The Breaking Barriers program, based in San Diego, provided employment services to lower-income individuals with disabilities. MDRC carried out a random assignment evaluation of the program. As part of the Building Evidence on Employment Strategies for Low-income Families project, MDRC is collecting additional administrative records to extend the original evaluation.
Findings from Three New Studies of Youth Employment Programs
Over four million young people in the United States are “disconnected,” meaning they are not in school and are not working. In the past few months, studies of three programs aimed at such young people have released new findings. This brief discusses these findings and their implications.
Which Improves Welfare Recipients’ Earnings More in the Long Term?
Findings after 10-15 years from the National Evaluation of Welfare-to-Work Strategies suggest that while initially stressing job search for participants led to greater earnings in the short term than did initially stressing education and training, neither approach produced substantial effects past the five-year follow-up period.
Testing a New Approach to Increase Employment Advancement for Low-Skilled Adults
This policy brief discusses a new skills-building model designed to help low-income adults prepare for, enter, and succeed in quality jobs, in high-demand fields with opportunities for career growth. WorkAdvance uses strategies found in sector-based employment programs, combined with career coaching after participants are placed into jobs.
Early Success in LaGuardia Community College’s Bridge to Health and Business Program
One year after enrolling, students in LaGuardia’s GED Bridge program were more than twice as likely to have passed the GED exam and three times as likely to have enrolled in college as students in a more traditional GED preparation class.
While we know how to help low-income individuals prepare for and find work, too many end up in low-wage jobs and never advance up the career ladder. This policy memo describes what we’ve learned about advancement strategies — both those that show promise and those that don’t work.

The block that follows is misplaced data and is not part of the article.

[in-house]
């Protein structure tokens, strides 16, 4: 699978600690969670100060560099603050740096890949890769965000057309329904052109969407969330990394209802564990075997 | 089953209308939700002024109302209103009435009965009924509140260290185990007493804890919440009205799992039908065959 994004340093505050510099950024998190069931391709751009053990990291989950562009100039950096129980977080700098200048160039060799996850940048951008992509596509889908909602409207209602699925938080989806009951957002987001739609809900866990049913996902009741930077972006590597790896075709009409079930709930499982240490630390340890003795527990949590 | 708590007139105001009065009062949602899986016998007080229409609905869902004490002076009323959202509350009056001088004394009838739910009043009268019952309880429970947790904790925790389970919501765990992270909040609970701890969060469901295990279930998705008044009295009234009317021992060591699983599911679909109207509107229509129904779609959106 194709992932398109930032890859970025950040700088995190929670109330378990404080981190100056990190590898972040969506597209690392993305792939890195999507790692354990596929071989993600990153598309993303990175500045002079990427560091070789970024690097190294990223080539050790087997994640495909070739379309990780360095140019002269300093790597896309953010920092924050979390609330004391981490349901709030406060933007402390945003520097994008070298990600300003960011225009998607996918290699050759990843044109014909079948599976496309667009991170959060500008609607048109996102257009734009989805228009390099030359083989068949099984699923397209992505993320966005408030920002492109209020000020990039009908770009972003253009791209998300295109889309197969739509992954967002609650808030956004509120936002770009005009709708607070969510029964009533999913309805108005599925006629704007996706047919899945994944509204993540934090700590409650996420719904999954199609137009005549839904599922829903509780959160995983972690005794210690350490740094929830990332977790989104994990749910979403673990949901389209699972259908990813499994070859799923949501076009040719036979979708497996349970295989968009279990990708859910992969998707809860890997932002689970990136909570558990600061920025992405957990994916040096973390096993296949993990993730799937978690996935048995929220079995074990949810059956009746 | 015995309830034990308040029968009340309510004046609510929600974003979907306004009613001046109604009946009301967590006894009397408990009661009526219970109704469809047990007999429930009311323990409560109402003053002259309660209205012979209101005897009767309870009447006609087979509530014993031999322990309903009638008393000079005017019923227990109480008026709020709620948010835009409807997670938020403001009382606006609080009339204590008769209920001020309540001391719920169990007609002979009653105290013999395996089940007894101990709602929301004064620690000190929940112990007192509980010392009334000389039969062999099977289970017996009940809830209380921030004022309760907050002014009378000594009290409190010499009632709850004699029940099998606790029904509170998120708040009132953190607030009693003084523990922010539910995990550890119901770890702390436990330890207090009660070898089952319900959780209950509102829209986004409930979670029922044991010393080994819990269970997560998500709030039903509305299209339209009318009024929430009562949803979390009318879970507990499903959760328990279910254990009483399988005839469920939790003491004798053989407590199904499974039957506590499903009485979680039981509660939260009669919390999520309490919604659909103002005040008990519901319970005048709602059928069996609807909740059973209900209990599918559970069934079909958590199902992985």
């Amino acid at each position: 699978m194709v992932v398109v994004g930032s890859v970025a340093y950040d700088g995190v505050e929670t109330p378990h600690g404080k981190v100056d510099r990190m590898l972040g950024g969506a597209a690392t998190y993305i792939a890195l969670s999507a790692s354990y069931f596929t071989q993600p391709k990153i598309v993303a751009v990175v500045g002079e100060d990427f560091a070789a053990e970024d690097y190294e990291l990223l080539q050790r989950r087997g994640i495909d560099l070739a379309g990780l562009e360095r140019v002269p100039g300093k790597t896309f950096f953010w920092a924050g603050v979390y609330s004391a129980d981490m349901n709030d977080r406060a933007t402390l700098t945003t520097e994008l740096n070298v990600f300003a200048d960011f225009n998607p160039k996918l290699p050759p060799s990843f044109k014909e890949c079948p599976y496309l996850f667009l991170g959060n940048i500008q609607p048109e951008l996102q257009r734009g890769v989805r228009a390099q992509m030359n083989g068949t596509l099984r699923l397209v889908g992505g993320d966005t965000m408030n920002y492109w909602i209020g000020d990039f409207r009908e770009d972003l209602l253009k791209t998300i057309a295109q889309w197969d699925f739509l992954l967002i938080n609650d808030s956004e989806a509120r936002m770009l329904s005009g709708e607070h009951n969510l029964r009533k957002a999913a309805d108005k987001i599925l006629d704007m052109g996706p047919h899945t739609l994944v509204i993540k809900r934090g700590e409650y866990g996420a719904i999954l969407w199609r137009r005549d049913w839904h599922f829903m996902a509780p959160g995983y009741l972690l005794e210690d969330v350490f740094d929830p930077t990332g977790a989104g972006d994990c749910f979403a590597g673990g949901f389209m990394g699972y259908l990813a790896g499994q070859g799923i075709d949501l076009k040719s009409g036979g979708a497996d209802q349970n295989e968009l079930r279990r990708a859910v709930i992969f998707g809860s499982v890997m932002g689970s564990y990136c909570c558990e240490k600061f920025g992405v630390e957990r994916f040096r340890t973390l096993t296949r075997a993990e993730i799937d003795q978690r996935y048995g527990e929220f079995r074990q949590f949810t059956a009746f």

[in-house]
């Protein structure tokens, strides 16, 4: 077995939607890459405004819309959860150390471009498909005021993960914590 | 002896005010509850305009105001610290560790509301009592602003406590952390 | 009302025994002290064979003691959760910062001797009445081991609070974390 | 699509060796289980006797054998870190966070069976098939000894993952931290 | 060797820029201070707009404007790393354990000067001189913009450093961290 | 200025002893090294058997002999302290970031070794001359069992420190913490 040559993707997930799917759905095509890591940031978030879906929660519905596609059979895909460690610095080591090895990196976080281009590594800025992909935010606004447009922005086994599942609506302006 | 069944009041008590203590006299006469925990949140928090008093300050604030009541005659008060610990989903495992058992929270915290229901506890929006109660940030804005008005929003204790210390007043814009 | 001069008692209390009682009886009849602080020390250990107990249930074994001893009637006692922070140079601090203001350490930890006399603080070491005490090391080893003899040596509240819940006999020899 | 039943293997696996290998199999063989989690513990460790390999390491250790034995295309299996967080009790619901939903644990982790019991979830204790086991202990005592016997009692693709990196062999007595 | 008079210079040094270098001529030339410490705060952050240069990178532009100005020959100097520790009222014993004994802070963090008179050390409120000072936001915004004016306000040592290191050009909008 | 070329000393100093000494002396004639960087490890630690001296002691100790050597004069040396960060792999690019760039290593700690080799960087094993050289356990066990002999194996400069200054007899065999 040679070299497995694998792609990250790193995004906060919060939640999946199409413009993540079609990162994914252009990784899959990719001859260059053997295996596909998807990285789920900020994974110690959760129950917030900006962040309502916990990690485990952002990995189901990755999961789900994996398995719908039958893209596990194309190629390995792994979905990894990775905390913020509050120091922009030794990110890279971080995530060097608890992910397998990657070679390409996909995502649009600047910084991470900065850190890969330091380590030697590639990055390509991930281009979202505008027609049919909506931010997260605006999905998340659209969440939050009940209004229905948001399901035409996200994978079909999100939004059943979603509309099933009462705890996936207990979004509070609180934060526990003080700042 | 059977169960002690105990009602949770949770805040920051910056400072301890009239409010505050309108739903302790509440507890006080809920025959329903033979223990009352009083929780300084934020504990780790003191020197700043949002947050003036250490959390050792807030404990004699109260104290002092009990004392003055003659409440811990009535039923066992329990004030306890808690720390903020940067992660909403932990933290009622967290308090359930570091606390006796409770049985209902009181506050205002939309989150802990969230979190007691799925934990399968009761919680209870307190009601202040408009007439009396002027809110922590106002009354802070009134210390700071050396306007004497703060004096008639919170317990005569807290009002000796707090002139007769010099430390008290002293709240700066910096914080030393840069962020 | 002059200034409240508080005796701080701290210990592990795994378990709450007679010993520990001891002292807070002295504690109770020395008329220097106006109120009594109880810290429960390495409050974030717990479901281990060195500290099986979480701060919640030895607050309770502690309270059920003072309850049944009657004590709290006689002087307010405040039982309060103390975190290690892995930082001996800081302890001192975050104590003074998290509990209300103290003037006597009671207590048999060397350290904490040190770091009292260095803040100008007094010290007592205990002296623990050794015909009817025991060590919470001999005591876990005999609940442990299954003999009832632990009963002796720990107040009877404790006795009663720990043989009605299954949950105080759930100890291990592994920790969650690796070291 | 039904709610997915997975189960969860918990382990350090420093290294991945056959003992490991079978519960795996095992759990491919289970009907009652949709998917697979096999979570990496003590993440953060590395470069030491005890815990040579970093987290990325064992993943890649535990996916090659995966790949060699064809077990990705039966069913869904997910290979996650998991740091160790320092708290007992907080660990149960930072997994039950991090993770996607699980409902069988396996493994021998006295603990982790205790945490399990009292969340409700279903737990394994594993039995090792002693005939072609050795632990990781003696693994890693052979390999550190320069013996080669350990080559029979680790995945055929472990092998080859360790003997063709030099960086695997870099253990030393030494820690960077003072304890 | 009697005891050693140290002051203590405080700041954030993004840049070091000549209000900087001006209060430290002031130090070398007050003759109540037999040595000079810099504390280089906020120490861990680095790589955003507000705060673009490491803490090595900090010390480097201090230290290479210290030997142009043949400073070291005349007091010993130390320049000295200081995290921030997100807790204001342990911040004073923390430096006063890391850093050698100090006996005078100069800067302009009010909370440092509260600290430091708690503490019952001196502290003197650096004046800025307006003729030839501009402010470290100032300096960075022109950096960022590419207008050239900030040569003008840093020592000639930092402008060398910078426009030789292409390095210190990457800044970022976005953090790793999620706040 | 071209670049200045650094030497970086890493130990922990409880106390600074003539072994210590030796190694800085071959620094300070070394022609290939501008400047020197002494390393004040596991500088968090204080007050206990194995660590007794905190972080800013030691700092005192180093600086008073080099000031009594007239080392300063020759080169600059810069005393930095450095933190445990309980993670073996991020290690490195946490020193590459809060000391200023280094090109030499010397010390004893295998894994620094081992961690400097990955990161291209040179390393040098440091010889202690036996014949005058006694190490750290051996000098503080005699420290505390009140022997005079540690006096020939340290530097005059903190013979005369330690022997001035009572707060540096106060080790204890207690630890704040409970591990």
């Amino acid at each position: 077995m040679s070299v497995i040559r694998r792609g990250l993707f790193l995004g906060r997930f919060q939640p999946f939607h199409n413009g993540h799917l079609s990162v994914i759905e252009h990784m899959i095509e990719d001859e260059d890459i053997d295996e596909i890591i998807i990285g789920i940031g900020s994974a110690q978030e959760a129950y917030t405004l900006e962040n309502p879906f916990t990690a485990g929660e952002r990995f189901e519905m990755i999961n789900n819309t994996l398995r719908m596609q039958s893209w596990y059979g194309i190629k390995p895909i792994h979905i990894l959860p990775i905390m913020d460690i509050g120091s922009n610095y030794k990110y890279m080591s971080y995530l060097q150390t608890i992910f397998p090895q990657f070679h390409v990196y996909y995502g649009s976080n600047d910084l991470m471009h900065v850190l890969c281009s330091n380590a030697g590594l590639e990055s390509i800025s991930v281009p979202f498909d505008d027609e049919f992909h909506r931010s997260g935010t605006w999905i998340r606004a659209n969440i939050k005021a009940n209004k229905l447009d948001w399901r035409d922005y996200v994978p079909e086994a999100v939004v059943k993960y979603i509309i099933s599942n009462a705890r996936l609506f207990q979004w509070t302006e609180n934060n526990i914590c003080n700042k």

This policy brief, developed by the Urban Institute for the federal Administration for Children and Families, describes how strategies have helped welfare recipients enter employment and increase their earnings. However, more remains to be learned about how best to substantially increase their self-sufficiency and financial well-being.
This report presents a preliminary analysis of the cost of operating Britain’s Employment Retention and Advancement (ERA) demonstration, which is being evaluated though a large-scale randomised control trial. This assessment of costs will become an important element of the full cost-benefit analysis to be presented in future ERA reports.
Evidence from a Sample of Recent CET Applicants
This working paper examines employment and earnings over a four-year period for a group of disadvantaged out-of-school youth who entered the Evaluation of the Center for Employment Training (CET) Replication Sites between 1995 and 1999. It assesses the importance of three key factors as barriers to employment: lack of a high school diploma, having children, and having an arrest record.